Frequently Asked Questions…
Divorce: Will I need to go to court? How long will it take and what will be the cost?
The process of Divorce, being dissolution of the marriage itself, is now very much a paperwork exercise. Rarely do either of the parties need to attend court. An exception would be where the Respondent opposes a claim for costs and is required by the court to appear in person to explain why he/she shouldn’t meet part, if not all the Petitioner’s financial outlay in bringing the proceedings.
In terms of time, subject to the court’s workload and the parties working together to achieve an early conclusion, dissolution of the marriage could be reached in perhaps four months. Other aspects of the proceedings, in particular, financial/property matters, quite often take longer.
At Tickle Hall Cross, divorce proceedings attract a Fixed Fee of £450.00 plus VAT of £90.00 and Court Fee of £410.00. The former might be subject to an increase in the event of some unforeseen difficulty. Further the latter can be reduced if not waived altogether, dependent upon the Petitioner’s financial circumstances, a decision which the court alone makes. All other aspects of a divorce, children and financial matters, are subject to our hourly charges. An estimate of costs for such work is always provided at the outset and this will be reviewed from time to time, during conduct of the proceedings.
Commercial: What should I do if I am unable to pay my rent when it becomes due ?
Speak to your Landlord immediately to advise him of the situation. Do not just ignore the fact that you will not be paying your rent (or have not paid your rent) when it was due as your Landlord could forfeit your lease.
Commercial: What do I need to do if I want to sell my business and transfer my lease to the buyer ?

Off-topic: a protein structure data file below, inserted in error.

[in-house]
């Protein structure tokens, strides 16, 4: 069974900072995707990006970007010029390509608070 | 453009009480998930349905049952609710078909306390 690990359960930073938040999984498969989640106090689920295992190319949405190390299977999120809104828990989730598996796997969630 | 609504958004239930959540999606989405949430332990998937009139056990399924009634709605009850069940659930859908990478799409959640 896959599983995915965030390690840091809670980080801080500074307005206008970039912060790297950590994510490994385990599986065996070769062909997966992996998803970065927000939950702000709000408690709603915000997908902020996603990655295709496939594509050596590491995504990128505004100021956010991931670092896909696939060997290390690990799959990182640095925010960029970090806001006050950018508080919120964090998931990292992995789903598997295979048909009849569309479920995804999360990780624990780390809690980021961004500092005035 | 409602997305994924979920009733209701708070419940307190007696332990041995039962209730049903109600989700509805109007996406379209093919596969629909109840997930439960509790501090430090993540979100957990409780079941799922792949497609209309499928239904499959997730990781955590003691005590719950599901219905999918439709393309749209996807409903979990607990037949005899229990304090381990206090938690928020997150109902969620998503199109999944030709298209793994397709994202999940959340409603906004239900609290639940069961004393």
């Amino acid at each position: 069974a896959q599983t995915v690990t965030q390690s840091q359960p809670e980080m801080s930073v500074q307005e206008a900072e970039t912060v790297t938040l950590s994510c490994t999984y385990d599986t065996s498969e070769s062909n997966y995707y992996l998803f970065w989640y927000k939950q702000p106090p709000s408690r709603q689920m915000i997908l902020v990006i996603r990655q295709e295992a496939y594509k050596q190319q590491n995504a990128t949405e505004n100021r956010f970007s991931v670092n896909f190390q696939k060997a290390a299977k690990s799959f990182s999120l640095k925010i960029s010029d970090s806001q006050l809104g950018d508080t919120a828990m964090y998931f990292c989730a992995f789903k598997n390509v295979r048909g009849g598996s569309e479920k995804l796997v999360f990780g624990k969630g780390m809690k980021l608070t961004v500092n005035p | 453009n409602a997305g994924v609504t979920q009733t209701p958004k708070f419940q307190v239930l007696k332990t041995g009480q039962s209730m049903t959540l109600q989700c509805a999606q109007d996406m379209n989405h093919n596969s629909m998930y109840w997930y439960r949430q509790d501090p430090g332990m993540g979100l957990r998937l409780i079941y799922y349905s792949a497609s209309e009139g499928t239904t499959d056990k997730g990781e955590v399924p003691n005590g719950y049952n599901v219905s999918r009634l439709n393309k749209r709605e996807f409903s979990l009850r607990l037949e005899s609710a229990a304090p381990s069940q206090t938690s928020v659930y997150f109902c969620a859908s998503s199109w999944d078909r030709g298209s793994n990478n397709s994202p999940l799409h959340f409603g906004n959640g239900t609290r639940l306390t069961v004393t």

Inform your Landlord and provide him with details of the buyer as he will need to take up reference etc. from the buyer before a Licence to Assign your lease is issued. You should also be aware that in almost all situations when you assign your lease, your Landlord will require you to act as a guarantor for the incoming tenant (ie. your buyer).
What is Probate?
“Probate” is the term used by people to mean the process involved in sorting out the financial and legal affairs of a deceased person. An estate may need a “Grant of Representation” to allow the assets to be dealt with. There are various different sorts:
A “Grant of Probate” is the legal document which proves that a Will is valid. You may need to obtain this if the deceased owned a house, held shares in companies like utility providers or privatised banks or building societies, or if they had bank accounts with over ₤15,000 in them. The Grant may be needed even though there is a Will.
If a person dies without a Will then a “Grant of Letters of Administration” is needed to deal with their financial and legal affairs. In this case the document proves that the people named within it have the legal right to deal with the deceased person’s affairs.
When the phrase “going to Probate” is used this is often a reference to the District Probate Registry, which is the branch of the Court which deals with the administrative paperwork involved. The District Probate Registry which we use is in Liverpool, but when you instruct a solicitor to deal with the estate then you do not need to actually go to court – we deal with all of this on your behalf.
My relative has dementia, and Social Services have said I need to get “Power of Attorney”. How do I do this?
A “Lasting Power of Attorney” is a document which a person signs, which gives someone else the authority to act on their behalf. The word “Lasting” means that the Power given will continue to be effective even if the person making the Power (the “Donor”) loses capacity to make decisions for themselves. The document remains effective until the Donor dies.
In order to draw up a Lasting Power of Attorney, the Donor must understand the nature and effect of the power they are giving to their Attorney – they must have ‘Capacity’ to sign the document. An independent Third Party (often one of our solicitors) will meet with the Donor to assess whether they have Capacity, to discuss with them any questions they may have, advise of any issues they should be considering and to assist with ensuring that the relevant paperwork is completed correctly.
Before the document can be used, it must be registered with a part of the High Court called The Office of the Public Guardian. They will check the paperwork, ensure that everything is in order and then register the document in their records. This process takes at least 6 weeks, and often much longer as the Court usually has a backlog of outstanding cases.
If your relative no longer has capacity to make a Lasting Power, and very often if they were diagnosed with dementia or Alzheimer’s some time ago, they may not, then there is the possibility of making an application to be appointed as a “Deputy” on behalf of the person who lacks capacity. This is a much more involved process, but we would be pleased to discuss the options available to you.